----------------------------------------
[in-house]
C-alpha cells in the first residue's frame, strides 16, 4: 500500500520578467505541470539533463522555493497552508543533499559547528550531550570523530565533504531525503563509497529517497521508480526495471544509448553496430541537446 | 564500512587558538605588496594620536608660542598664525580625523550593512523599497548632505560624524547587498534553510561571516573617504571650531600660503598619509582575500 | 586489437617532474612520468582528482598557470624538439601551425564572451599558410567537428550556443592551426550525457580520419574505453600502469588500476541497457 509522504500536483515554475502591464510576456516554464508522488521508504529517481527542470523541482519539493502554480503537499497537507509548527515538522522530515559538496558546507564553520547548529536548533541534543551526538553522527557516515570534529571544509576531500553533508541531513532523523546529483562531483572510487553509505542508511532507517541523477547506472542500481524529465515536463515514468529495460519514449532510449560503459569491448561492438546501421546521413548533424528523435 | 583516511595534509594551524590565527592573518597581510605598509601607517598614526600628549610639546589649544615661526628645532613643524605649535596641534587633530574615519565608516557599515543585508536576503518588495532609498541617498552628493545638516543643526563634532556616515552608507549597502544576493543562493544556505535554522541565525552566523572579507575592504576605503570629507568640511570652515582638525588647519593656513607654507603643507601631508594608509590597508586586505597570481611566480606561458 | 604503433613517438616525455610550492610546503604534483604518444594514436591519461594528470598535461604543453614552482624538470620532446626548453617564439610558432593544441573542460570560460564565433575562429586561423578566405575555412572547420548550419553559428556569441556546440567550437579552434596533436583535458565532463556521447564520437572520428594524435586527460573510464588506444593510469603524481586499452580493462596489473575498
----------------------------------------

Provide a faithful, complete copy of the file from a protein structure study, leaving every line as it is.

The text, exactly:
[in-house]
C-alpha cells in the first residue's frame, strides 16, 4: 500500500520578467505541470539533463522555493497552508543533499559547528550531550570523530565533504531525503563509497529517497521508480526495471544509448553496430541537446 | 564500512587558538605588496594620536608660542598664525580625523550593512523599497548632505560624524547587498534553510561571516573617504571650531600660503598619509582575500 | 586489437617532474612520468582528482598557470624538439601551425564572451599558410567537428550556443592551426550525457580520419574505453600502469588500476541497457 509522504500536483515554475502591464510576456516554464508522488521508504529517481527542470523541482519539493502554480503537499497537507509548527515538522522530515559538496558546507564553520547548529536548533541534543551526538553522527557516515570534529571544509576531500553533508541531513532523523546529483562531483572510487553509505542508511532507517541523477547506472542500481524529465515536463515514468529495460519514449532510449560503459569491448561492438546501421546521413548533424528523435 | 583516511595534509594551524590565527592573518597581510605598509601607517598614526600628549610639546589649544615661526628645532613643524605649535596641534587633530574615519565608516557599515543585508536576503518588495532609498541617498552628493545638516543643526563634532556616515552608507549597502544576493543562493544556505535554522541565525552566523572579507575592504576605503570629507568640511570652515582638525588647519593656513607654507603643507601631508594608509590597508586586505597570481611566480606561458 | 604503433613517438616525455610550492610546503604534483604518444594514436591519461594528470598535461604543453614552482624538470620532446626548453617564439610558432593544441573542460570560460564565433575562429586561423578566405575555412572547420548550419553559428556569441556546440567550437579552434596533436583535458565532463556521447564520437572520428594524435586527460573510464588506444593510469603524481586499452580493462596489473575498